Most of the time I’ll go back to my sources and double check my quotes, to make sure I haven’t screwed anything up. Then I’ll file this story to my editor. He or she will typically kick it back to me with suggestions for revisions; thankfully, most of the time they’re minor. And then it either winds its way slowly through the editorial machine into print, or it gets posted a few days later on line. These days, 90 percent of what I write is published strictly online. Last year at this time I’d say that mix was closer to 50 percent.
From there, well, it’s the wild wild west. The publisher I write most often for, IDG, has what you might call a generous syndication system (generous to itself, not to authors). Pretty much anything written for any IDG publication is fair game for all. So if I write something for InfoWorld or PC World, it’s very likely to show up on the Web sites of Computerworld, Networkworld, the Industry Standard, CIO, ITworld, Macworld, etc., all of which are owned by IDG. It will also show up in some of the foreign language versions of all of those sites owned by IDG. It may appear on third-party sites where IDG has syndication agreements – which include Yahoo News, MSN, ABCnews.com, Entrepreneur, Washingtonpost.com, and many more.
It may get firehosed on Slashdot, dugg on Digg, Stumbled Upon, Propellered, Farked, ad nauseum, all of which are great for traffic (though often not for the site where the story was originally published, but one of the sites that syndicated it).
And, of course, the blogosphere may pick it up. Kind-hearted conscientious bloggers will write a one paragraph summary and link to the story, citing the source where they found it (though not necessarily the original source). Some will add their own commentary or expertise, though this is pretty rare. Others will lift the story wholesale, but retain my byline and some notion of where they originally found the story. And some evil bloggers will lift the content and claim it as their own, the bastards.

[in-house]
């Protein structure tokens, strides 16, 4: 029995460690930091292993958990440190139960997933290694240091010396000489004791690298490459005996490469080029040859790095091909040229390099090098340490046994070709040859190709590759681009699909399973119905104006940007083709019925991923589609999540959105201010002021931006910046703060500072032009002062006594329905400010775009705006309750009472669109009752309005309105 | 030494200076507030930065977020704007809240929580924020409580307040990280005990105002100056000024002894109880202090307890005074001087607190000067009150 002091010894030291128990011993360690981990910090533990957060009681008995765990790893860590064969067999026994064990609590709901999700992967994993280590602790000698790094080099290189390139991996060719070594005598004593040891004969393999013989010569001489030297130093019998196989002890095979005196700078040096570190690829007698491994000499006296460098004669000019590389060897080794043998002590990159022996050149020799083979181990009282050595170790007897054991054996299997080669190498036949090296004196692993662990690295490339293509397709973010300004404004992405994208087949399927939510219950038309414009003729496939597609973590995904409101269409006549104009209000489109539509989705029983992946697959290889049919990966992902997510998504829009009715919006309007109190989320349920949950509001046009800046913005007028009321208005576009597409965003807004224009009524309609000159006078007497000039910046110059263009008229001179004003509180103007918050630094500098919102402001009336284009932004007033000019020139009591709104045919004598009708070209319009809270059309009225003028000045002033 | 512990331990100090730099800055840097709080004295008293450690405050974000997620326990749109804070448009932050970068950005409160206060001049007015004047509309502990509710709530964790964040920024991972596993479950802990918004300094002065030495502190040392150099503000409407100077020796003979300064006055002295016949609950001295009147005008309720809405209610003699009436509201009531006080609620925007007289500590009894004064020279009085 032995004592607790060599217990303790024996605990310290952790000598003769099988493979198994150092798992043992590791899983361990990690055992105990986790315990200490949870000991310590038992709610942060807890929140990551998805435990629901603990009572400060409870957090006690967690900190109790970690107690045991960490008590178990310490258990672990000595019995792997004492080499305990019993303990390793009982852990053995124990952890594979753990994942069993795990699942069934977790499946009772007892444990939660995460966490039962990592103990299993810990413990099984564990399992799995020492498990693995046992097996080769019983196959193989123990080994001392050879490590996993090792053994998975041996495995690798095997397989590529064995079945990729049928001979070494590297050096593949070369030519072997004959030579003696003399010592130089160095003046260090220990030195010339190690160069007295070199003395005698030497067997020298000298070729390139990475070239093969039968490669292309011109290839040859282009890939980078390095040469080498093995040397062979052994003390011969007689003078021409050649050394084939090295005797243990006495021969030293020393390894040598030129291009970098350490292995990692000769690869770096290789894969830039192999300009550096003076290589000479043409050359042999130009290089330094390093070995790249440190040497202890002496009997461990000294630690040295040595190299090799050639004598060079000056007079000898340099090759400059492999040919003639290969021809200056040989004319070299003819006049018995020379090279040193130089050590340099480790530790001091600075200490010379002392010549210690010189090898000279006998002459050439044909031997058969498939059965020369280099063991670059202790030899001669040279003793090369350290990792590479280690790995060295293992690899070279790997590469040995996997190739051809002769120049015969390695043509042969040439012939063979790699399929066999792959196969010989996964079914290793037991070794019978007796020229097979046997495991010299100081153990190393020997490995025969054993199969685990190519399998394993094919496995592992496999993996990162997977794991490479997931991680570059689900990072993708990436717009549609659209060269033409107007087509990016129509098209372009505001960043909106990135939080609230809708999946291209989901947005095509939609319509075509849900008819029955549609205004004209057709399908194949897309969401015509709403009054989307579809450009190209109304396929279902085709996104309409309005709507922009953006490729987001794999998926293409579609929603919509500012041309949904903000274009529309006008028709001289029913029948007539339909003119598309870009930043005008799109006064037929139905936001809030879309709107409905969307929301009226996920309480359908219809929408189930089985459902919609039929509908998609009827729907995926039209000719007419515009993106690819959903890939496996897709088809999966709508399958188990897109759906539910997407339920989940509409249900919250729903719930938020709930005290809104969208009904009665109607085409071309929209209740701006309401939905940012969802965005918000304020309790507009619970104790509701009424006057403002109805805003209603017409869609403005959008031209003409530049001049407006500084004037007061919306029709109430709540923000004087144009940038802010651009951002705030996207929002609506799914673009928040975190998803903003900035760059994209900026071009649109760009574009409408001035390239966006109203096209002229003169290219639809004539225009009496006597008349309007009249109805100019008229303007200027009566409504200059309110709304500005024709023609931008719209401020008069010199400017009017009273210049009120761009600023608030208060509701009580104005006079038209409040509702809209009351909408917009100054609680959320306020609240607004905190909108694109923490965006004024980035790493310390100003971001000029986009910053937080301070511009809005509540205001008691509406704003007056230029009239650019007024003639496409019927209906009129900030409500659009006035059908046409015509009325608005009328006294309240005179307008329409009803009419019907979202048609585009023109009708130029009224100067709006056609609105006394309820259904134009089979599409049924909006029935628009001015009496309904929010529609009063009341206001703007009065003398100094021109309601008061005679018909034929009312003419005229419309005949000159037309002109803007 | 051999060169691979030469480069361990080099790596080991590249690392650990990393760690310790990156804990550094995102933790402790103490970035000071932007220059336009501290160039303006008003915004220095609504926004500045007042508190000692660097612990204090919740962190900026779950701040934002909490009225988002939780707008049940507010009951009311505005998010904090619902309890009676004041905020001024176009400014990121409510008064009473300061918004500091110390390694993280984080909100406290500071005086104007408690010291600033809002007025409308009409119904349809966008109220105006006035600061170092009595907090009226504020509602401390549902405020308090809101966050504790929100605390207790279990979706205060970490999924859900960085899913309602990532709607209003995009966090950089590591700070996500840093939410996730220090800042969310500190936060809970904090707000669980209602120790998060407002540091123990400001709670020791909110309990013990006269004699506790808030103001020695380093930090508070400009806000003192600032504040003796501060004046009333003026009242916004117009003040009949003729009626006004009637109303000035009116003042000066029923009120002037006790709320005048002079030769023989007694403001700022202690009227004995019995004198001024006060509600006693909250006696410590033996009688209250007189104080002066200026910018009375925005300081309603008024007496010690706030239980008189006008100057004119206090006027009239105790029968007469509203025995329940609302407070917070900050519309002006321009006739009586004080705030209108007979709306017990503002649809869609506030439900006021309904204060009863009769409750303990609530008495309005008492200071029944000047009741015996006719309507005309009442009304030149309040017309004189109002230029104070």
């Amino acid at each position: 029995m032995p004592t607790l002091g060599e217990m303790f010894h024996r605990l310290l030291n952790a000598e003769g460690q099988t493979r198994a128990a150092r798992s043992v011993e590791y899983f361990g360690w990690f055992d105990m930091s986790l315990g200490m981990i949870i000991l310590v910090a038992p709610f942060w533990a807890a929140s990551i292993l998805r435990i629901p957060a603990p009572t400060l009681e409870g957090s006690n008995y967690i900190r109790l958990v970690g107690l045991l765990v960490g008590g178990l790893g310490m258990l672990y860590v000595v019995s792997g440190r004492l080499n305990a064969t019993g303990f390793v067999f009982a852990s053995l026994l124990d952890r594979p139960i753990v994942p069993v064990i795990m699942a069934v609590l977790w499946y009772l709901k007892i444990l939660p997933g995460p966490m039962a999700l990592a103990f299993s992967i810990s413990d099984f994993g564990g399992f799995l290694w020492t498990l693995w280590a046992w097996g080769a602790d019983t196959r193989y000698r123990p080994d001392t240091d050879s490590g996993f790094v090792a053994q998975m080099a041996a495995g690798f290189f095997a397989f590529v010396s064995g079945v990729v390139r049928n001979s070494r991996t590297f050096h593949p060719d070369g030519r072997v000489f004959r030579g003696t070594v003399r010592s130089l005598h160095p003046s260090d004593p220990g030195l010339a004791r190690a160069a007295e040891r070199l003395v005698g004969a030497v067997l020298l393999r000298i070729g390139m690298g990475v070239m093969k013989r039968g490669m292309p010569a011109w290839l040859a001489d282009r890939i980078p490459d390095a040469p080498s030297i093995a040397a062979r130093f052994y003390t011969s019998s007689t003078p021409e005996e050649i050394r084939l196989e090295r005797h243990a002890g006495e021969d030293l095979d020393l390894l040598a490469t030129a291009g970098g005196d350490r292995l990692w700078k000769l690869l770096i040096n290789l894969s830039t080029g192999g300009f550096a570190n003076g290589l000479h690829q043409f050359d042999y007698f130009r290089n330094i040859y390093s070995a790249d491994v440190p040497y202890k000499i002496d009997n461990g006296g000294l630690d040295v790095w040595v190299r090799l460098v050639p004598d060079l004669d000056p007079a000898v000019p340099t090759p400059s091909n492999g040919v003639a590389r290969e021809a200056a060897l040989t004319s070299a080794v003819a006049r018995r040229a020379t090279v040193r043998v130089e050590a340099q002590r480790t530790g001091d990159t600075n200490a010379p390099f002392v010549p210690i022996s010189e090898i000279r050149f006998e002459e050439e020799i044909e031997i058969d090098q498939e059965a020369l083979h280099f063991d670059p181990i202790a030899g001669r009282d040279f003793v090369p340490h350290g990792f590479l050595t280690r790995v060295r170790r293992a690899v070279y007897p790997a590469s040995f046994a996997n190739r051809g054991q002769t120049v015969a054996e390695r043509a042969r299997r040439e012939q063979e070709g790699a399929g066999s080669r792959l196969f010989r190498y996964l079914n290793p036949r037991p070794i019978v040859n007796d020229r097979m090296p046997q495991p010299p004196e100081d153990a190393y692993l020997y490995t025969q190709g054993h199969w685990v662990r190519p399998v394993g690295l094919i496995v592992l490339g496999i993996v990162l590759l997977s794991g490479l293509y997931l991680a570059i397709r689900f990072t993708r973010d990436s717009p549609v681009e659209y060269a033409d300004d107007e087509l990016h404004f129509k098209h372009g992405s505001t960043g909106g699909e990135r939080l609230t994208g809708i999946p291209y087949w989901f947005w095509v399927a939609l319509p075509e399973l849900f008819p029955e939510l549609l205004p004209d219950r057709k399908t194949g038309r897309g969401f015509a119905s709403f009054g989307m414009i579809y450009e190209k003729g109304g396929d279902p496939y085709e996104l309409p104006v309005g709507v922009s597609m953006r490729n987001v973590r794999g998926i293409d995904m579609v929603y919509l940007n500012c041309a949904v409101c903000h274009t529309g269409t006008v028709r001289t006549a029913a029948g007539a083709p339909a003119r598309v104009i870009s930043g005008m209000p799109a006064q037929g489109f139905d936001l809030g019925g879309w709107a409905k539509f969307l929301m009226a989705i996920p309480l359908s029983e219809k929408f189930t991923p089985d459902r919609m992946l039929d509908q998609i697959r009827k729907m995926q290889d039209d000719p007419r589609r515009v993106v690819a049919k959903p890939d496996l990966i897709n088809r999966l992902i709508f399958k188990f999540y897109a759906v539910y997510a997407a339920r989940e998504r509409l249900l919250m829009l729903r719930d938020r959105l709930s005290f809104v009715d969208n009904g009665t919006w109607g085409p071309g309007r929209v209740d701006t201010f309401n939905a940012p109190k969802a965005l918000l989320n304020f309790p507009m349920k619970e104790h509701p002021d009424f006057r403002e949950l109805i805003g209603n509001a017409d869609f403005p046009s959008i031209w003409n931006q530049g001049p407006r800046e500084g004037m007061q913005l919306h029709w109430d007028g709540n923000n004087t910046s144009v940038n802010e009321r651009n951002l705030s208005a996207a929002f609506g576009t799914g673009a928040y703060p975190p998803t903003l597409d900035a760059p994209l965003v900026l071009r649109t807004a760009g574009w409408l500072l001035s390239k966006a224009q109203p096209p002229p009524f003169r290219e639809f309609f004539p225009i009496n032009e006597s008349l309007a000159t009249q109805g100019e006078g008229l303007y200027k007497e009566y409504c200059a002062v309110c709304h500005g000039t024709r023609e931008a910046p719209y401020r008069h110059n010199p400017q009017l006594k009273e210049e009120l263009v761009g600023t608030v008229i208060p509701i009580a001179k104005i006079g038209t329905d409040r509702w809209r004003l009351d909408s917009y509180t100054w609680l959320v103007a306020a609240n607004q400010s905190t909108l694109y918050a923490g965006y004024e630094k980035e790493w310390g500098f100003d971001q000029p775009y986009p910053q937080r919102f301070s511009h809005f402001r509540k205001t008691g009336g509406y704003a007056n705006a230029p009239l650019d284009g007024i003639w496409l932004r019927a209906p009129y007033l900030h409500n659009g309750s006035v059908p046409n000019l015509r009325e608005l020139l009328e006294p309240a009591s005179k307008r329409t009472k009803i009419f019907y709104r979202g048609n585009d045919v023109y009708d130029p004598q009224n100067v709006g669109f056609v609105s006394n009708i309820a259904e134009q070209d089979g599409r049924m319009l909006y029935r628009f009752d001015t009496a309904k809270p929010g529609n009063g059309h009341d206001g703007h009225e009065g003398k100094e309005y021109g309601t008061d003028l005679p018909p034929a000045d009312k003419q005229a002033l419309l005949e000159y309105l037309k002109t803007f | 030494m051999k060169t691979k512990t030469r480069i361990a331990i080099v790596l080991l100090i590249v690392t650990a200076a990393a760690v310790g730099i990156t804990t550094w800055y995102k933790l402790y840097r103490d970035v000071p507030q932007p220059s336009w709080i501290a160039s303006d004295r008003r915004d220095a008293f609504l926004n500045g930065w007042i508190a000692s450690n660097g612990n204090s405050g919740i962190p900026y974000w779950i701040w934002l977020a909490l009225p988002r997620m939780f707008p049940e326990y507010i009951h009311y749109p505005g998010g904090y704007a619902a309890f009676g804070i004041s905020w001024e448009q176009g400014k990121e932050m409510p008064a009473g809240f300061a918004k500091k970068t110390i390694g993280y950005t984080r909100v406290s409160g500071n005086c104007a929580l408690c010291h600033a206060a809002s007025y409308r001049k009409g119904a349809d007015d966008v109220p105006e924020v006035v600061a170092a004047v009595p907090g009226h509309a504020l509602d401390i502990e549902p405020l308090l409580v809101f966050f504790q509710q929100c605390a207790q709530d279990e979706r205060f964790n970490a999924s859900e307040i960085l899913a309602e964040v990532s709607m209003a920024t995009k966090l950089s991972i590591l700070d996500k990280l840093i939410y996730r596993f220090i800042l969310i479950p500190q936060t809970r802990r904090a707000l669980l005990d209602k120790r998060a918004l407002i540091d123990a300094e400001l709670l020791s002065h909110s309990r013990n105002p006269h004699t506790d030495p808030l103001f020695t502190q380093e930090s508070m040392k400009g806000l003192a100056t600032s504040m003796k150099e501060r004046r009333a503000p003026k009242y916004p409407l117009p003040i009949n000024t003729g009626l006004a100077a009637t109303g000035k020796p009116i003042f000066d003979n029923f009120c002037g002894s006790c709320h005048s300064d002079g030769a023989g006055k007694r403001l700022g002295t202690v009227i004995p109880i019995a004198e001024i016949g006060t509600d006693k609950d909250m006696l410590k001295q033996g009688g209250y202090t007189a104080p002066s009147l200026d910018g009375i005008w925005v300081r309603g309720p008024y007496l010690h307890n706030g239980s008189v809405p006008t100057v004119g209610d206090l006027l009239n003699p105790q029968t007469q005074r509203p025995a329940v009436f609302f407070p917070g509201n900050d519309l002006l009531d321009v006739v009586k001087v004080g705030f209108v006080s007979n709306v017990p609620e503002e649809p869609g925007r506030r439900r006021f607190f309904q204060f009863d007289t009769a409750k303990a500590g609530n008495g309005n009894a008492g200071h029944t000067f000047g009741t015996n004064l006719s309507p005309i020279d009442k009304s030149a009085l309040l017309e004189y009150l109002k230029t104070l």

From all of this I get exactly bupkis. Oh, there’s added exposure I suppose. I do always put a link to my own blog (Tynan on Tech) in the bio, and sometimes I see a small traffic spike. But really, the benefit to me personally is next to nil.
The problem here is the publication that originally assigned me the story – and paid me a decent word rate to do it – isn’t getting any benefit from most of this traffic either. It may not even be getting the most traffic of all the sites who carry it. There’s certainly no guarantee Google will rank it as the top source for this particular story or even among the top 10 sources.
(I should add that I practically live on Google News and could not do my job without it. I just have serious problems with Google’s algorithms and its lack of transparency. I think Google needs to fix this problem. Content creators should get first priority in page rankings. Period.)
Popular blogs that do nothing but write a quick summary and link to the original may end up getting more traffic – and by extension more ad revenue — than the folks who paid me to do it.
This is fucked up.
Worse, the bloggers who summarize and link (or steal outright) would be unable to produce this kind of story on their own. Sure, some could. But most of them a) would never get the assignment in the first place, or b) would screw it up. They certainly wouldn’t do the amount and depth of research I typically do. If they did, they wouldn’t have the time to write all those other blog entries.
Without the original publication that was willing to pay me and others like me a decent wage to do the reporting and writing, these blogs would have nothing to say. They would either have to become actual reporters or disappear.
Most likely these blogs would become repositories for press releases, because corporations will always have money to churn out content. If you scan the 10,347,219 gadget blogs out there, for example, you’ll see very little hands-on reporting, and a whole lot of me-too-ing — the same lists of specs, the same photos and little else. It’s straight out of a press release or the vendor’s Web page. I’m not sure what kind of value these sites provide, yet some get huge traffic.